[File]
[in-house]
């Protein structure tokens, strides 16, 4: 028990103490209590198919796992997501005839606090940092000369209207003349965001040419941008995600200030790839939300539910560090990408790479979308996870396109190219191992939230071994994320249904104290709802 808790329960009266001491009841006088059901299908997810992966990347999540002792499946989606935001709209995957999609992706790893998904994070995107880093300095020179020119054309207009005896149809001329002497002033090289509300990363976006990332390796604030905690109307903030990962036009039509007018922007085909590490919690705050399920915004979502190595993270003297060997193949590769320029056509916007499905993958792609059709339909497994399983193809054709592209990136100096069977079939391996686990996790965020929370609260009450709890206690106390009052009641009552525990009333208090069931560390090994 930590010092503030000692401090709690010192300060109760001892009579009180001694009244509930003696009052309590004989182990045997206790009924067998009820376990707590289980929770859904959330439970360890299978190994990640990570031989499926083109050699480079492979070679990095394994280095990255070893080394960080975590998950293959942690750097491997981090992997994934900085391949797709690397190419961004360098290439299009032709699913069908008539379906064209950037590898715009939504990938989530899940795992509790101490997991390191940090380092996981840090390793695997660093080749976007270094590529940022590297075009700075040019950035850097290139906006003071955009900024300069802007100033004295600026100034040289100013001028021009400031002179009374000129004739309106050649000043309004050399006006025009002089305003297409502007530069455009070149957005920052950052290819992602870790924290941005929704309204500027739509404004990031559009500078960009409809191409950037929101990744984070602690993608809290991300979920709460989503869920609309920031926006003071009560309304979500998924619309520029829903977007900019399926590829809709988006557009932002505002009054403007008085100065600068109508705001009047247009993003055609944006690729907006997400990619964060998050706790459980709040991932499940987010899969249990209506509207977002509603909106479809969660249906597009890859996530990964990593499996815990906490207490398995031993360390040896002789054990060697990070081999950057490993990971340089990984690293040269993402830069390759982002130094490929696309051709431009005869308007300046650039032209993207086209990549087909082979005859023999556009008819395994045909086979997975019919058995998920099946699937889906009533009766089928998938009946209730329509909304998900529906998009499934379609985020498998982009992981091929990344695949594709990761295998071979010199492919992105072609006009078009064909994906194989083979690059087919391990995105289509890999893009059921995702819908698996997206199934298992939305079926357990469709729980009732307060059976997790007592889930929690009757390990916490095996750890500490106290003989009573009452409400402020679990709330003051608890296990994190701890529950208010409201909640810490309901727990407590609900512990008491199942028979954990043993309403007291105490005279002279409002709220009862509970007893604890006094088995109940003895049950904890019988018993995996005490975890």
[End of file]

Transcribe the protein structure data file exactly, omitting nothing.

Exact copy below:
[in-house]
């Protein structure tokens, strides 16, 4: 028990103490209590198919796992997501005839606090940092000369209207003349965001040419941008995600200030790839939300539910560090990408790479979308996870396109190219191992939230071994994320249904104290709802 808790329960009266001491009841006088059901299908997810992966990347999540002792499946989606935001709209995957999609992706790893998904994070995107880093300095020179020119054309207009005896149809001329002497002033090289509300990363976006990332390796604030905690109307903030990962036009039509007018922007085909590490919690705050399920915004979502190595993270003297060997193949590769320029056509916007499905993958792609059709339909497994399983193809054709592209990136100096069977079939391996686990996790965020929370609260009450709890206690106390009052009641009552525990009333208090069931560390090994 930590010092503030000692401090709690010192300060109760001892009579009180001694009244509930003696009052309590004989182990045997206790009924067998009820376990707590289980929770859904959330439970360890299978190994990640990570031989499926083109050699480079492979070679990095394994280095990255070893080394960080975590998950293959942690750097491997981090992997994934900085391949797709690397190419961004360098290439299009032709699913069908008539379906064209950037590898715009939504990938989530899940795992509790101490997991390191940090380092996981840090390793695997660093080749976007270094590529940022590297075009700075040019950035850097290139906006003071955009900024300069802007100033004295600026100034040289100013001028021009400031002179009374000129004739309106050649000043309004050399006006025009002089305003297409502007530069455009070149957005920052950052290819992602870790924290941005929704309204500027739509404004990031559009500078960009409809191409950037929101990744984070602690993608809290991300979920709460989503869920609309920031926006003071009560309304979500998924619309520029829903977007900019399926590829809709988006557009932002505002009054403007008085100065600068109508705001009047247009993003055609944006690729907006997400990619964060998050706790459980709040991932499940987010899969249990209506509207977002509603909106479809969660249906597009890859996530990964990593499996815990906490207490398995031993360390040896002789054990060697990070081999950057490993990971340089990984690293040269993402830069390759982002130094490929696309051709431009005869308007300046650039032209993207086209990549087909082979005859023999556009008819395994045909086979997975019919058995998920099946699937889906009533009766089928998938009946209730329509909304998900529906998009499934379609985020498998982009992981091929990344695949594709990761295998071979010199492919992105072609006009078009064909994906194989083979690059087919391990995105289509890999893009059921995702819908698996997206199934298992939305079926357990469709729980009732307060059976997790007592889930929690009757390990916490095996750890500490106290003989009573009452409400402020679990709330003051608890296990994190701890529950208010409201909640810490309901727990407590609900512990008491199942028979954990043993309403007291105490005279002279409002709220009862509970007893604890006094088995109940003895049950904890019988018993995996005490975890």